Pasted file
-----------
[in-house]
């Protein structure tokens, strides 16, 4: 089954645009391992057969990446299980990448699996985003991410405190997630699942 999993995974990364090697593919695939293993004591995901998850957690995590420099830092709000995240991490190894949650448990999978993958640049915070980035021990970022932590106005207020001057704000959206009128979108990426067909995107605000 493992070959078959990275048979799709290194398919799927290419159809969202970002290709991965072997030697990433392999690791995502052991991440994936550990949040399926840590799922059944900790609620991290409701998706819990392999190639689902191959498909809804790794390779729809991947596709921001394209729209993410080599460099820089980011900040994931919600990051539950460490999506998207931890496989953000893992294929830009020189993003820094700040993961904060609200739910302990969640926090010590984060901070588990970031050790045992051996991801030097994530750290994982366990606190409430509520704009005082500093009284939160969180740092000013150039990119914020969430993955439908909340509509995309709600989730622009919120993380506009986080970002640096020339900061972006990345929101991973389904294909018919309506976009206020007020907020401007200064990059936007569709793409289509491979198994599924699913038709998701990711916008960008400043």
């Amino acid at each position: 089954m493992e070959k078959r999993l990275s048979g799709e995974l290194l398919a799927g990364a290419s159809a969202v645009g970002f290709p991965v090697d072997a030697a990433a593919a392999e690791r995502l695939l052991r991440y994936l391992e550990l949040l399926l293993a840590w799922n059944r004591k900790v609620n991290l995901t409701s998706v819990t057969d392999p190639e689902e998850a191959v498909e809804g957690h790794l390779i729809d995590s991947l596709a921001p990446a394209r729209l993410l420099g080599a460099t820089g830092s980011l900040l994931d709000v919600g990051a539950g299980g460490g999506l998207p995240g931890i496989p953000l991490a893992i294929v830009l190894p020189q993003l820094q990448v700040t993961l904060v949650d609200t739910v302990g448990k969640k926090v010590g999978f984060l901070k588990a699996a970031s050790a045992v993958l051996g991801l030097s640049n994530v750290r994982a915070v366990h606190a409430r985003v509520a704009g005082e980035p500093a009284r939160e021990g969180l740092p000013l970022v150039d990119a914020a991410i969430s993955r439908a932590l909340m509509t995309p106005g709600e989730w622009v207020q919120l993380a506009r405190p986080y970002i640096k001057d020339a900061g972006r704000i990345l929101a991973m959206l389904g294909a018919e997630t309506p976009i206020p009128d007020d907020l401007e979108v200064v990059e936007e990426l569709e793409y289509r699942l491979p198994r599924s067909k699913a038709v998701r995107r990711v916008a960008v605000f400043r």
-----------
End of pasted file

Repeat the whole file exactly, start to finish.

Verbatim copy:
[in-house]
């Protein structure tokens, strides 16, 4: 089954645009391992057969990446299980990448699996985003991410405190997630699942 999993995974990364090697593919695939293993004591995901998850957690995590420099830092709000995240991490190894949650448990999978993958640049915070980035021990970022932590106005207020001057704000959206009128979108990426067909995107605000 493992070959078959990275048979799709290194398919799927290419159809969202970002290709991965072997030697990433392999690791995502052991991440994936550990949040399926840590799922059944900790609620991290409701998706819990392999190639689902191959498909809804790794390779729809991947596709921001394209729209993410080599460099820089980011900040994931919600990051539950460490999506998207931890496989953000893992294929830009020189993003820094700040993961904060609200739910302990969640926090010590984060901070588990970031050790045992051996991801030097994530750290994982366990606190409430509520704009005082500093009284939160969180740092000013150039990119914020969430993955439908909340509509995309709600989730622009919120993380506009986080970002640096020339900061972006990345929101991973389904294909018919309506976009206020007020907020401007200064990059936007569709793409289509491979198994599924699913038709998701990711916008960008400043």
């Amino acid at each position: 089954m493992e070959k078959r999993l990275s048979g799709e995974l290194l398919a799927g990364a290419s159809a969202v645009g970002f290709p991965v090697d072997a030697a990433a593919a392999e690791r995502l695939l052991r991440y994936l391992e550990l949040l399926l293993a840590w799922n059944r004591k900790v609620n991290l995901t409701s998706v819990t057969d392999p190639e689902e998850a191959v498909e809804g957690h790794l390779i729809d995590s991947l596709a921001p990446a394209r729209l993410l420099g080599a460099t820089g830092s980011l900040l994931d709000v919600g990051a539950g299980g460490g999506l998207p995240g931890i496989p953000l991490a893992i294929v830009l190894p020189q993003l820094q990448v700040t993961l904060v949650d609200t739910v302990g448990k969640k926090v010590g999978f984060l901070k588990a699996a970031s050790a045992v993958l051996g991801l030097s640049n994530v750290r994982a915070v366990h606190a409430r985003v509520a704009g005082e980035p500093a009284r939160e021990g969180l740092p000013l970022v150039d990119a914020a991410i969430s993955r439908a932590l909340m509509t995309p106005g709600e989730w622009v207020q919120l993380a506009r405190p986080y970002i640096k001057d020339a900061g972006r704000i990345l929101a991973m959206l389904g294909a018919e997630t309506p976009i206020p009128d007020d907020l401007e979108v200064v990059e936007e990426l569709e793409y289509r699942l491979p198994r599924s067909k699913a038709v998701r995107r990711v916008a960008v605000f400043r």